Brazil economy emerges from slowdown as stimulus takes hold

Brazil’s economy in the second quarter showed signs that it’s turning the corner after a year of stagnation as government stimulus measures help offset the impact of the global crisis.

Gross domestic product expanded 0.4 percent from the previous three months, the fastest pace in a year, the national statistics agency said today. That compares with a median forecast of 0.5 percent growth in a Bloomberg survey of 51 analysts.

While that pace is four times the revised 0.1 percent first-quarter growth, economists say there’s little evidence of a strong recovery. With industrial output falling amid Europe’s debt crisis and weaker demand from China for Brazil’s exports, tax breaks to spur consumption won’t be enough to ensure that growth this year exceeds that of the U.S. and Japan, according to Bloomberg surveys of economists. Brazil’s economy grew at an annualized pace of 1.64 percent in the April-June period.

“We’re a ways away from saying the whole economy is off to the races,” Bret Rosen, a Latin America strategist at Standard Chartered Bank, said in a phone interview from New York. “There are some figures that would lead us to be a little more optimistic, but you don’t want to declare a peak or a trough from just a few data points.”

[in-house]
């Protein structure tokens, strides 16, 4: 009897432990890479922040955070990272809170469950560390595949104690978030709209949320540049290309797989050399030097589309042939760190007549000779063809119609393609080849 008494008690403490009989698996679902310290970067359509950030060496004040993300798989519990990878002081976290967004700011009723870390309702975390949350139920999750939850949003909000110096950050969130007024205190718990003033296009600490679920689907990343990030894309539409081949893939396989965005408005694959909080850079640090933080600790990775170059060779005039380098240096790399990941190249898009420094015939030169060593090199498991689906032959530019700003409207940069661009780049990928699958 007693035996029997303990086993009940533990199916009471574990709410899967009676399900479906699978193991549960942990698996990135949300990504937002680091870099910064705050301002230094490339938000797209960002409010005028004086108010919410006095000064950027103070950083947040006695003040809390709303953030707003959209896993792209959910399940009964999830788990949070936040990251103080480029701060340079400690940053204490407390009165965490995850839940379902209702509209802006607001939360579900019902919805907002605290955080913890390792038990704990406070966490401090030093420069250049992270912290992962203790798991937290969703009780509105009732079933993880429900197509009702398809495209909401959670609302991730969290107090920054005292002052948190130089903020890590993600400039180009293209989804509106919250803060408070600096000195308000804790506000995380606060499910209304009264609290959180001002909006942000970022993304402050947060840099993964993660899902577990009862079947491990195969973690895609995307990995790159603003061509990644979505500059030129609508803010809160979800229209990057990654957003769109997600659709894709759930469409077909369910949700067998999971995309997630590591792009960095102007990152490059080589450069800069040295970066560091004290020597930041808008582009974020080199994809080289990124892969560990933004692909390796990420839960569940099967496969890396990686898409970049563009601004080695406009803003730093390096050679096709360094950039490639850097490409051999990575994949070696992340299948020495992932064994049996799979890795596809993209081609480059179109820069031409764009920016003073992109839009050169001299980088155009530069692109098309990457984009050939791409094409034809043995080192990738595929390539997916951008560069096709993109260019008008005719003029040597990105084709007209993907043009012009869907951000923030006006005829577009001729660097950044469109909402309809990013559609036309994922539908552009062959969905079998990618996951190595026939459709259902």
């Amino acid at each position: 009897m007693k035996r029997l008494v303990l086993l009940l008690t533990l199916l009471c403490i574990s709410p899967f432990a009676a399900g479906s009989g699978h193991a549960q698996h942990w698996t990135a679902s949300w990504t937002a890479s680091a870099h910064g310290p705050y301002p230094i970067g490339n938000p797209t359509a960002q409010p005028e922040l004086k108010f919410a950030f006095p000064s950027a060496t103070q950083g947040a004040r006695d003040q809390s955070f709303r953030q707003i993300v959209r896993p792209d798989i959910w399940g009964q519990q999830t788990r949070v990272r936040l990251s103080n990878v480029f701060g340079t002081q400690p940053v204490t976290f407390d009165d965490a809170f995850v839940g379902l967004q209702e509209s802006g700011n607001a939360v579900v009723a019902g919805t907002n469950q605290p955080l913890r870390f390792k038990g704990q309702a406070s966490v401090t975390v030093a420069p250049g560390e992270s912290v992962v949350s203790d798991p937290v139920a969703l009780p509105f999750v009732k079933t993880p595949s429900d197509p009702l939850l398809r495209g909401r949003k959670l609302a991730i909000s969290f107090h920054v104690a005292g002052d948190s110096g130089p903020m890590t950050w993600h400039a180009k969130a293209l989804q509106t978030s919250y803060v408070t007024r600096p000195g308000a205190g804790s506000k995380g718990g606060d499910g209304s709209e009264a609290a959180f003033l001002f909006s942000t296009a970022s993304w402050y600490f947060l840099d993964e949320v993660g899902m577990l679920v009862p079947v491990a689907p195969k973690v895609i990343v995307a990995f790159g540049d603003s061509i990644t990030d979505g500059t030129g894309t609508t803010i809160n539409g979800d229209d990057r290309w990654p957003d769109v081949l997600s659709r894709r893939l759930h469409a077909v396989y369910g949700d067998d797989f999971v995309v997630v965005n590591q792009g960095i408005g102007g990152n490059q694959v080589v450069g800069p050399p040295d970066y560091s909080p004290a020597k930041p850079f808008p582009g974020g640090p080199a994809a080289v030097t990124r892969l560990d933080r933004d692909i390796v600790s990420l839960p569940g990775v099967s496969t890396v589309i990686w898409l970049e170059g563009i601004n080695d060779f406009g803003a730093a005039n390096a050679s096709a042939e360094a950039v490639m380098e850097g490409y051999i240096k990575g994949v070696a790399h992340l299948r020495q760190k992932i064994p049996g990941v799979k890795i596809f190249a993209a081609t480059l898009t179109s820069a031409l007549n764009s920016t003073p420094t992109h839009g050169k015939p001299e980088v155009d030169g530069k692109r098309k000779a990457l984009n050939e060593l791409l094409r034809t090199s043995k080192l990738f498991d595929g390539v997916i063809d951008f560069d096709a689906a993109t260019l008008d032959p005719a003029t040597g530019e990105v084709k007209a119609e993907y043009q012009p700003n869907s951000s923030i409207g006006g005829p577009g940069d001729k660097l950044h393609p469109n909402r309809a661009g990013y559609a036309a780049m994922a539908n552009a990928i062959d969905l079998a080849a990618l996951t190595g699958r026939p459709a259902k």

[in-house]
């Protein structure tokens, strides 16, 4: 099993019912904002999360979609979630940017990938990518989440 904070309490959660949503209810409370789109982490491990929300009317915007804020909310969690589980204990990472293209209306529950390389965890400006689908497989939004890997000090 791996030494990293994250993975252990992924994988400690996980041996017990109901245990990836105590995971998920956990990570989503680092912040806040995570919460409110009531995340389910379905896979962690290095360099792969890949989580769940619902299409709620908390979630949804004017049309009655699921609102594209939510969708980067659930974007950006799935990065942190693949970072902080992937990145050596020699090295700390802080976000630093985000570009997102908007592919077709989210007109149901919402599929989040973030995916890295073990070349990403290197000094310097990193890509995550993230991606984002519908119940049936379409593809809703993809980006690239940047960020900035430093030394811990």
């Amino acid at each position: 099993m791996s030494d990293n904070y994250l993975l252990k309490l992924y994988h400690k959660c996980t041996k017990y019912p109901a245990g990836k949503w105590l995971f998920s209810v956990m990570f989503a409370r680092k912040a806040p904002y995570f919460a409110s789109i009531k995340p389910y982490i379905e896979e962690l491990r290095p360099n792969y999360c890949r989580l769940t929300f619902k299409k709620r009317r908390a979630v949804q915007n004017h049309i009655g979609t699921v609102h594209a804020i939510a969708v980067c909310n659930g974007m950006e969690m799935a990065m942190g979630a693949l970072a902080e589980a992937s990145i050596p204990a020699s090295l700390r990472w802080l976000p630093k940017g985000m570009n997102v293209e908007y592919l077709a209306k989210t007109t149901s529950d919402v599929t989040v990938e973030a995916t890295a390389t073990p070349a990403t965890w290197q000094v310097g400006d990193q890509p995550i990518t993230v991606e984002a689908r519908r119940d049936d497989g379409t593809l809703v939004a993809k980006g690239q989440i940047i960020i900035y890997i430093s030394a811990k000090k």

Industry, Investments

Industrial output fell 2.5 percent in the second quarter due to declines in manufacturing, mining and civil construction, while investment declined 0.7 percent, according to the report.

“Investment fell due to the weak international scenario and domestic demand that’s also weak,” Newton Rosa, chief economist at SulAmerica Investimentos, said by telephone from Sao Paulo. “Betting on expanding production capacity is very difficult.”

Agriculture grew 4.9 percent in the second quarter, and was the leading contributor to GDP expansion. The services sector also expanded 0.7 percent and family consumption rose 0.6 percent.

To kick start growth that is trailing Russia, India and China, President Dilma Rousseff’s government has cut payroll taxes, lowered levies on cars and appliances and implemented policies that have weakened the real more than any major currency this year. The central bank has done its part by lowering borrowing costs by 500 basis points since last August, more than any Group of 20 nation, taking the benchmark Selic rate this week to a record low 7.5 percent.

The stimulus helped boost vehicle sales from 257,887 in April to 364,196 in July, while a 1.5 percent jump in retail sales in June surprised economists by the most since Bloomberg began compiling the data in 2008.

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